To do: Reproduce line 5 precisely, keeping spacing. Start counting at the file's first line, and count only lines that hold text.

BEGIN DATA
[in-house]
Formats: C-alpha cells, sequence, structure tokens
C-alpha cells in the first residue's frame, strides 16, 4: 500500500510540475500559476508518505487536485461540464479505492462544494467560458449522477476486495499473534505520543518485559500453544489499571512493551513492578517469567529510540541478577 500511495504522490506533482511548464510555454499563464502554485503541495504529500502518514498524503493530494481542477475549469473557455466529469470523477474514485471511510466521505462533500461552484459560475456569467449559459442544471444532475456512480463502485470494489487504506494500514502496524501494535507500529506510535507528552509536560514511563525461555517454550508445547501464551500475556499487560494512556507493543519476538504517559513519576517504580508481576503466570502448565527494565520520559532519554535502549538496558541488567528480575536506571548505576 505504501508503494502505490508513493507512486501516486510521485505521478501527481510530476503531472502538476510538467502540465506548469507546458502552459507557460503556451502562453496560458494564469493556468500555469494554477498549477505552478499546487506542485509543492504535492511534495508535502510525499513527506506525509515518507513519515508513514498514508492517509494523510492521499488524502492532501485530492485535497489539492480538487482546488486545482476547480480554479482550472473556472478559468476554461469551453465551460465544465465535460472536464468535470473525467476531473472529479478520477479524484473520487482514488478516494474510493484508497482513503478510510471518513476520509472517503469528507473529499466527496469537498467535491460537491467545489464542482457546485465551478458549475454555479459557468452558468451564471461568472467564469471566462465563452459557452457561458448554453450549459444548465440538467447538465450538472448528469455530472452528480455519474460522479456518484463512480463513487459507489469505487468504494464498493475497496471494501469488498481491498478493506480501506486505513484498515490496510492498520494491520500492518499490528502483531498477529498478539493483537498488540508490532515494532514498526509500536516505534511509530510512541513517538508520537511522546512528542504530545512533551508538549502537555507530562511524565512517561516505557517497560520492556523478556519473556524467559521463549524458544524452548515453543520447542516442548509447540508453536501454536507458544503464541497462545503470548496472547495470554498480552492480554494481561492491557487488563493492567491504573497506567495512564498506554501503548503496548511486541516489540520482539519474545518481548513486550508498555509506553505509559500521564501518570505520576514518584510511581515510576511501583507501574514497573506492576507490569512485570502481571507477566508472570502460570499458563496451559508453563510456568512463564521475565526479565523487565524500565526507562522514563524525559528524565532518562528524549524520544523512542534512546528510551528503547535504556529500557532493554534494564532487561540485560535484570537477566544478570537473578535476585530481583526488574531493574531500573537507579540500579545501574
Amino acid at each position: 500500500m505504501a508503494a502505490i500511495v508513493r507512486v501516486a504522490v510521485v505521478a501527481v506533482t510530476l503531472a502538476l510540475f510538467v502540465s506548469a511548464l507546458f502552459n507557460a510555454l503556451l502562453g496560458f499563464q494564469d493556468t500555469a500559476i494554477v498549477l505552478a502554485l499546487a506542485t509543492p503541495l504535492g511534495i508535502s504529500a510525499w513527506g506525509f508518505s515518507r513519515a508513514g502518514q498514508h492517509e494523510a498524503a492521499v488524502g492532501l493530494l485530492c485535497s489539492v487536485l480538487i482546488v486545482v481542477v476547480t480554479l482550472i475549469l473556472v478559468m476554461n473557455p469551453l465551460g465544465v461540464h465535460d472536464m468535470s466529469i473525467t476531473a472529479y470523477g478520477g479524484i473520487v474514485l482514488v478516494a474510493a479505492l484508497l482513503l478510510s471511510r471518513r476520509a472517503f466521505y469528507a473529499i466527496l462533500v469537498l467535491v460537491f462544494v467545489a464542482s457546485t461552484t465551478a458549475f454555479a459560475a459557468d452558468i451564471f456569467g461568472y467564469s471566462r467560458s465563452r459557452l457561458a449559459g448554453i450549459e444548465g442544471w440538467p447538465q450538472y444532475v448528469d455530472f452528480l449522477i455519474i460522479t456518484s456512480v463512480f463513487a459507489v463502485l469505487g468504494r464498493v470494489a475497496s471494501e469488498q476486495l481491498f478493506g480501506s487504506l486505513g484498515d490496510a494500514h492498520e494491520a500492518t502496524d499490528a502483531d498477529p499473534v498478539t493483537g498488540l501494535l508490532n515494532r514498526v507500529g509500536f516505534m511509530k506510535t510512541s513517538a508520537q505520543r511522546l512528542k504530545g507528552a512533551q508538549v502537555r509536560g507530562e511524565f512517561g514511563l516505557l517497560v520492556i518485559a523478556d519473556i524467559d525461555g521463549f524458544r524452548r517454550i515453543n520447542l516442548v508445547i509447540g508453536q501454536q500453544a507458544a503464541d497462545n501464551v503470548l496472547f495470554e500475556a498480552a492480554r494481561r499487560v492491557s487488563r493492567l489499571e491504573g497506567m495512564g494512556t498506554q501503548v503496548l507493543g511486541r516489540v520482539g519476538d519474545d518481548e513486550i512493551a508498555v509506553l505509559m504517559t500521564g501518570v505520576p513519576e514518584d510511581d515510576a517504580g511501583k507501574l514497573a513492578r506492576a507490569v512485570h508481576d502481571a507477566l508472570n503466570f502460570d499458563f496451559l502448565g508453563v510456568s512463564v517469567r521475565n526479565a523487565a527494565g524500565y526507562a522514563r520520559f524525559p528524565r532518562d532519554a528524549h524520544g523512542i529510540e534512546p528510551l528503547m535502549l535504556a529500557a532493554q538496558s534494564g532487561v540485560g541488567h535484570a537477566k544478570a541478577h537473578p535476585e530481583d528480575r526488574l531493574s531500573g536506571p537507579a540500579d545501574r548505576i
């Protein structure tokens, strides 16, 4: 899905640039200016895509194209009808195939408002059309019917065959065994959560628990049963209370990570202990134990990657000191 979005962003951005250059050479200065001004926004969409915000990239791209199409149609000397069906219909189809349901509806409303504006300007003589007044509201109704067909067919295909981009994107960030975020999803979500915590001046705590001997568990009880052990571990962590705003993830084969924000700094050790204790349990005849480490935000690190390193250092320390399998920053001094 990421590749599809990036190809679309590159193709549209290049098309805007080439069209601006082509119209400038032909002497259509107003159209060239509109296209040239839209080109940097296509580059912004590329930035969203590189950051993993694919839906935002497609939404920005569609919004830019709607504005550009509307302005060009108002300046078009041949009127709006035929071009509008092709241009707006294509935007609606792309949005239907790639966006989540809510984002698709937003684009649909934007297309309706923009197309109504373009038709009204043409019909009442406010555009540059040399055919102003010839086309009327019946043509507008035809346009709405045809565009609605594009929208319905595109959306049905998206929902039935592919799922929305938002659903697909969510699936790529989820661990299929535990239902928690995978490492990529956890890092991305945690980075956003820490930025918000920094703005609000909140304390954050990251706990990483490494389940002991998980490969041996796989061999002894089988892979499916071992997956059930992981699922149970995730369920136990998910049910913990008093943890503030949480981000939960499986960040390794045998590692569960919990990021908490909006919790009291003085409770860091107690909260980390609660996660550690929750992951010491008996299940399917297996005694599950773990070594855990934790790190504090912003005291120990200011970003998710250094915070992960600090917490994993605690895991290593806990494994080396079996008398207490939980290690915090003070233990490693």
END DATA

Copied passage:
């Protein structure tokens, strides 16, 4: 899905640039200016895509194209009808195939408002059309019917065959065994959560628990049963209370990570202990134990990657000191 979005962003951005250059050479200065001004926004969409915000990239791209199409149609000397069906219909189809349901509806409303504006300007003589007044509201109704067909067919295909981009994107960030975020999803979500915590001046705590001997568990009880052990571990962590705003993830084969924000700094050790204790349990005849480490935000690190390193250092320390399998920053001094 990421590749599809990036190809679309590159193709549209290049098309805007080439069209601006082509119209400038032909002497259509107003159209060239509109296209040239839209080109940097296509580059912004590329930035969203590189950051993993694919839906935002497609939404920005569609919004830019709607504005550009509307302005060009108002300046078009041949009127709006035929071009509008092709241009707006294509935007609606792309949005239907790639966006989540809510984002698709937003684009649909934007297309309706923009197309109504373009038709009204043409019909009442406010555009540059040399055919102003010839086309009327019946043509507008035809346009709405045809565009609605594009929208319905595109959306049905998206929902039935592919799922929305938002659903697909969510699936790529989820661990299929535990239902928690995978490492990529956890890092991305945690980075956003820490930025918000920094703005609000909140304390954050990251706990990483490494389940002991998980490969041996796989061999002894089988892979499916071992997956059930992981699922149970995730369920136990998910049910913990008093943890503030949480981000939960499986960040390794045998590692569960919990990021908490909006919790009291003085409770860091107690909260980390609660996660550690929750992951010491008996299940399917297996005694599950773990070594855990934790790190504090912003005291120990200011970003998710250094915070992960600090917490994993605690895991290593806990494994080396079996008398207490939980290690915090003070233990490693």